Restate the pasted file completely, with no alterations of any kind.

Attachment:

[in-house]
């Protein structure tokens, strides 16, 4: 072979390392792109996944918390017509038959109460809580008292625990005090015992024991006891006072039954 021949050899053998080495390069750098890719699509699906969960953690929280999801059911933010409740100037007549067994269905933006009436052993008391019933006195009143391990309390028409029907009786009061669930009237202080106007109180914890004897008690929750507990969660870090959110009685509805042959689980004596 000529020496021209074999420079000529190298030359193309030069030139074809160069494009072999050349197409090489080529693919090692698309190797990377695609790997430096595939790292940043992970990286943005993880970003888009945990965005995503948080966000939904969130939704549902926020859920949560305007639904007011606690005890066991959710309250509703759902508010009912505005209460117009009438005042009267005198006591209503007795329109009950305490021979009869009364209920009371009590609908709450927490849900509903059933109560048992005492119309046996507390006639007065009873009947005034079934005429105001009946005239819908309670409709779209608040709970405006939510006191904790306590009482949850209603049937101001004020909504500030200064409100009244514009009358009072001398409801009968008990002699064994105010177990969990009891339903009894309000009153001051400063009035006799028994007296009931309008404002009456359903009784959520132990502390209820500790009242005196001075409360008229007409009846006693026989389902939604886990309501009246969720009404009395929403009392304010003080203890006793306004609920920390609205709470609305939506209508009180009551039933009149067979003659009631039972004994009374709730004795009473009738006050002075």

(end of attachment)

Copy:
[in-house]
């Protein structure tokens, strides 16, 4: 072979390392792109996944918390017509038959109460809580008292625990005090015992024991006891006072039954 021949050899053998080495390069750098890719699509699906969960953690929280999801059911933010409740100037007549067994269905933006009436052993008391019933006195009143391990309390028409029907009786009061669930009237202080106007109180914890004897008690929750507990969660870090959110009685509805042959689980004596 000529020496021209074999420079000529190298030359193309030069030139074809160069494009072999050349197409090489080529693919090692698309190797990377695609790997430096595939790292940043992970990286943005993880970003888009945990965005995503948080966000939904969130939704549902926020859920949560305007639904007011606690005890066991959710309250509703759902508010009912505005209460117009009438005042009267005198006591209503007795329109009950305490021979009869009364209920009371009590609908709450927490849900509903059933109560048992005492119309046996507390006639007065009873009947005034079934005429105001009946005239819908309670409709779209608040709970405006939510006191904790306590009482949850209603049937101001004020909504500030200064409100009244514009009358009072001398409801009968008990002699064994105010177990969990009891339903009894309000009153001051400063009035006799028994007296009931309008404002009456359903009784959520132990502390209820500790009242005196001075409360008229007409009846006693026989389902939604886990309501009246969720009404009395929403009392304010003080203890006793306004609920920390609205709470609305939506209508009180009551039933009149067979003659009631039972004994009374709730004795009473009738006050002075």